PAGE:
It’s hard to ignore the social energy surrounding today’s ever-changing job market. According to a recent ResumeBuilder poll, approximately one-quarter of all workers expect to switch jobs this year. About half cite higher salaries and improved perks for joining the Great Resignation. But before you take the plunge and start submitting applications, you owe it to yourself to prepare mentally and physically.
Let’s face it: The excitement of switching positions, employers, or careers can wane rapidly. It takes its toll when the process goes from being a novelty to being a chore. Case in point: 49% of unemployed people who want to get back to work told Pew Research Center that they’re not optimistic about the road ahead.
Plodding through any major life experience with a pessimistic attitude puts you at a significant disadvantage. How can you take hold of opportunities and see possibilities if you’re not feeling emotionally centered, focused, and confident? One study suggested that job seekers who practiced self-compassion benefitted more than their counterparts, even when faced with everyday obstacles.
So how can you avoid getting bogged down by feelings of isolation, frustration, or discouragement? Apply these three strategies aimed at optimizing your mind and body:
1. Document your job search.
Whether you prefer to use a handwritten journal or set up a series of Google Docs, set weekly goals keep a record of each day’s progress. Track everything from contact information for target employers to your various résumés. Don’t forget to collect “softer” insights, too, such as lessons learned from a Zoom interview that went awry.
Keeping all your job search planning in one place serves a few purposes. First, it gives you a better sense of control over what’s happening. Secondly, it can serve as motivation given that creating a weekly action plan provides you with a framework to follow and milestones to complete. Best of all, you can begin to see patterns that can inform future decisions.
For instance, maybe you keep getting to final interviews with hiring managers only to hear a “no.” Rather than allow yourself to become deflated, write down all the questions from those interviews. Then, create more robust responses and practice them with a friend. That way, the next time these questions come up, you’ll have more pertinent answers.
2. Get serious about having fun. Just as it’s good to track your job-search progress every day, it’s important to pair this with a daily regimen of stress-busting activities. There are more ways to chill out than ever before, so pick what works for you and stick with it. Stress management guru Jordan Friedman has a full menu of fun and soothing options. If you let fatigue and negative emotions accumulate, it will snowball into a tough cycle of negativity that affects the way you present yourself to stakeholders.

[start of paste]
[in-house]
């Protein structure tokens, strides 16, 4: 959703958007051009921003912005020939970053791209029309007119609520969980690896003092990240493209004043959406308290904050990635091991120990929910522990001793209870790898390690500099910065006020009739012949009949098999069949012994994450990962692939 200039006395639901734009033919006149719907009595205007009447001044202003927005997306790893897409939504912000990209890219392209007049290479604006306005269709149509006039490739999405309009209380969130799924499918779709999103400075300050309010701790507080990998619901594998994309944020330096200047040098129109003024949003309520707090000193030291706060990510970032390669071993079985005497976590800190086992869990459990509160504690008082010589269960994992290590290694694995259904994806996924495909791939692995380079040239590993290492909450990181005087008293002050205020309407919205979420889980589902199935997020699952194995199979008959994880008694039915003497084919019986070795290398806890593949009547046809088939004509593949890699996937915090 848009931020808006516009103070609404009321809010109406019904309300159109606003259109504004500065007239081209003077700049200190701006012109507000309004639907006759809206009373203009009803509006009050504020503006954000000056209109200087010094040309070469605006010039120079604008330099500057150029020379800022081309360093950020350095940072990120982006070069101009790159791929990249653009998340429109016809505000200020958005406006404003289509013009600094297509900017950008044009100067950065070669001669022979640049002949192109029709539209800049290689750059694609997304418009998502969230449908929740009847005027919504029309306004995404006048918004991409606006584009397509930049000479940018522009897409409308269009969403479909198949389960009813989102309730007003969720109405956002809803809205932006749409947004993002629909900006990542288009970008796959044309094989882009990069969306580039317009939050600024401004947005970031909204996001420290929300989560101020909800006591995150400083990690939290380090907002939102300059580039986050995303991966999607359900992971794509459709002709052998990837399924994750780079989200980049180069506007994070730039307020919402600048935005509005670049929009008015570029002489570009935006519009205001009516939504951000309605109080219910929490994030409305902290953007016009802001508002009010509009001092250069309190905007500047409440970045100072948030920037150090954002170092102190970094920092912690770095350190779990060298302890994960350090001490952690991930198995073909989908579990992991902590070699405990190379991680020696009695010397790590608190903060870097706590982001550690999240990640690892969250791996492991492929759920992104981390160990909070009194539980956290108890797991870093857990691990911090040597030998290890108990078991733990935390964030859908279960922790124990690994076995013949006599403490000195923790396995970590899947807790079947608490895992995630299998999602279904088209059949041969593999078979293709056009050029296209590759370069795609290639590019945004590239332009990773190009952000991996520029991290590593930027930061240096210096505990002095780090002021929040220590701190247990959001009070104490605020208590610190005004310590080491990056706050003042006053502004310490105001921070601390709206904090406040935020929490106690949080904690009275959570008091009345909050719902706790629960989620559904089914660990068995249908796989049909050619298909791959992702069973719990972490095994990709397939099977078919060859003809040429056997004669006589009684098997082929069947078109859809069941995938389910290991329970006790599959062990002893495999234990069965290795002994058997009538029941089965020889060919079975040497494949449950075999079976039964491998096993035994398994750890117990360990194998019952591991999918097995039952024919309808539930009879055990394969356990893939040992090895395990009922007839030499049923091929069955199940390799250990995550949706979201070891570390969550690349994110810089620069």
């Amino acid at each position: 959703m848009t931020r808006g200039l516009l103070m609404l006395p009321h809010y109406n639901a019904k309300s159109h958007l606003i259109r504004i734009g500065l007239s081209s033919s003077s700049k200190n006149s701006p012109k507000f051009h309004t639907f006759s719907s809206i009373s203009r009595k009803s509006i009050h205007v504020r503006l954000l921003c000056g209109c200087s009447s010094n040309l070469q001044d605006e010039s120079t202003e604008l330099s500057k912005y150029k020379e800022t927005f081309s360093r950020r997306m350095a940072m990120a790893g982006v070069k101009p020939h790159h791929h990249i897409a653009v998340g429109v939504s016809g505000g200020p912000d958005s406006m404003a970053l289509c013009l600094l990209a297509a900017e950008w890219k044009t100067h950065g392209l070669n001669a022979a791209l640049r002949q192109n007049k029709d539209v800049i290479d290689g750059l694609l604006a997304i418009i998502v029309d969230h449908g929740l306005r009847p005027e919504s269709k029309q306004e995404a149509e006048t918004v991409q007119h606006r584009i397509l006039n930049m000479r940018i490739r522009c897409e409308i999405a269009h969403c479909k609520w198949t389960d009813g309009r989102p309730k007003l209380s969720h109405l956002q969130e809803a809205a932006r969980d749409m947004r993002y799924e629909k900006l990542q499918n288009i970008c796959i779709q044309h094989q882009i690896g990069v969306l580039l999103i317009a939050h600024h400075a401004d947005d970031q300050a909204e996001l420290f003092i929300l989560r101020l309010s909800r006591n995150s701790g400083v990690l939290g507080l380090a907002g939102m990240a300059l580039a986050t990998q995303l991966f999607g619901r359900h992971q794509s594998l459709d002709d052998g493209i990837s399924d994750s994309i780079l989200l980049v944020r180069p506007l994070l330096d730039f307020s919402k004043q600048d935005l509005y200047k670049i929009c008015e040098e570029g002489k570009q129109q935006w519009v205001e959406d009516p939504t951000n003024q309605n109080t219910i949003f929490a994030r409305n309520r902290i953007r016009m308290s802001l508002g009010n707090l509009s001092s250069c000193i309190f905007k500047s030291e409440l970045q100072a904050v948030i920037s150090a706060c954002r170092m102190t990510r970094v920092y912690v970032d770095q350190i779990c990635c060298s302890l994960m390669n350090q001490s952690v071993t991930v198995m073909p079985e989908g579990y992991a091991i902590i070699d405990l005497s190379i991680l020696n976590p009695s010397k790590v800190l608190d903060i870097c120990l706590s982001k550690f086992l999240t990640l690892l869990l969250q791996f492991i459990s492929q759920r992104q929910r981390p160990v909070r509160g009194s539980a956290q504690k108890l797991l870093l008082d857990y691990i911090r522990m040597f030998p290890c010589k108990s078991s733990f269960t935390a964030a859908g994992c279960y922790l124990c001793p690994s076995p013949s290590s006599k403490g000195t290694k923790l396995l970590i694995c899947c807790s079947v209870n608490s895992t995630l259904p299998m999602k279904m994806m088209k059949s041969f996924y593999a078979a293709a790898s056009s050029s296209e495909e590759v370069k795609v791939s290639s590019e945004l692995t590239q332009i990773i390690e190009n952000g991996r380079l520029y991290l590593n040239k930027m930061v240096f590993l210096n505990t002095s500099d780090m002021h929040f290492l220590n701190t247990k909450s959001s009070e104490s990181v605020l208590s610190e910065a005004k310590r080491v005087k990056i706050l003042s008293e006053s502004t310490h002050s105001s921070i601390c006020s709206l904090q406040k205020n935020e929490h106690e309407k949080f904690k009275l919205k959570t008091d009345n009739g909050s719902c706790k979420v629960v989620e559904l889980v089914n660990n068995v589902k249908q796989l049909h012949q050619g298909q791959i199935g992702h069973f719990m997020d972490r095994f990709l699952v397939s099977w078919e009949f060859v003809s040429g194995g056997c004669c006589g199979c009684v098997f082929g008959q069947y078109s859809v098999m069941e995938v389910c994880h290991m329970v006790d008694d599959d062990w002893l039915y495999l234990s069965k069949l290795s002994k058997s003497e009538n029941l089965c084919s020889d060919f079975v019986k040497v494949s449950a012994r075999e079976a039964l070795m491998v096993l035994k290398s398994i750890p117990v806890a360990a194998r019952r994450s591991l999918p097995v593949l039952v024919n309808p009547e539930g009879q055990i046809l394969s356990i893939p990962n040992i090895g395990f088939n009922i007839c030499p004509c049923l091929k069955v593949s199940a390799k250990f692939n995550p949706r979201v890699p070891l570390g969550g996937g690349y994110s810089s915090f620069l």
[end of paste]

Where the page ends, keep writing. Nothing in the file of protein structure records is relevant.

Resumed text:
3. Dress thoughtfully.
Can what you wear make a difference when you’re searching for a new role? Yes, and not just outwardly. Results from a fascinating experiment demonstrated that wearing formal clothing (defined by the researchers as something typically worn in a job interview) directly correlated to participants’ ability to process “big picture” abstract thoughts.
Similarly, your wardrobe might even make you feel more energized. Seth Casden, CEO of Hologenix, the producer of performance textile CELLIANT, explains that picking clothes made from particular materials can impact your health and wellness in unexpected ways. “Wearing smart fabrics and interactive textiles or responsive textiles is one way to optimize your body with health technology,” he writes. Some of the new developments in his industry sound like they were dreamed up for the Jetsons, but what an inspiring way to think about the fabrics you choose. Casden cites the example of infrared textiles, which “repurpose body heat. The heat transfer may have health benefits, such as increased temporary local blood flow.”
And remember that dressing smart isn’t just for face-to-face interactions, either. Spending a little time on your appearance before writing a cover letter or thank-you email can buoy your self-esteem. So forgo the sweats and fuzzy bunny slippers until you complete your job search tasks for the day.
4. Increase your social connections.
One of the most devastating outcomes of the pandemic has been a lack of socialization among people. One study found that this dearth of connection has led to an upsurge in loneliness. Another study from Harvard University equates prolonged loss of community with the long-term health effects of smoking and alcohol abuse.
Perhaps it’s been tough for you to keep in contact with friends and family for the past two years. Although understandable, now is the time when you need relationships more than ever. Having just one or two people to talk with during your job hunt can relieve you from pangs of isolation. Plus, you might get more of a boost than you anticipated. Plenty of people have stories to share about their own career switches. Listen to their advice — it could be just what you need.
Of course, after reviving some of your connections, consider asking your most trusted sounding boards to help prepare for in-person or online interviews. Going through the mock interview process offers training for the real thing; you get to work out the kinks in your delivery and temper your nerves. Be sure to ask your partner for constructive ideas, and try not to be let down if your mock interview partner wasn’t totally impressed. Having the opportunity to get stronger next time will be a huge advantage.
Right now, it’s an employee’s market for many industries. But that doesn’t mean it takes any less mental and physical energy to put yourself out there. These four activities will give your mind and body a much-needed boost.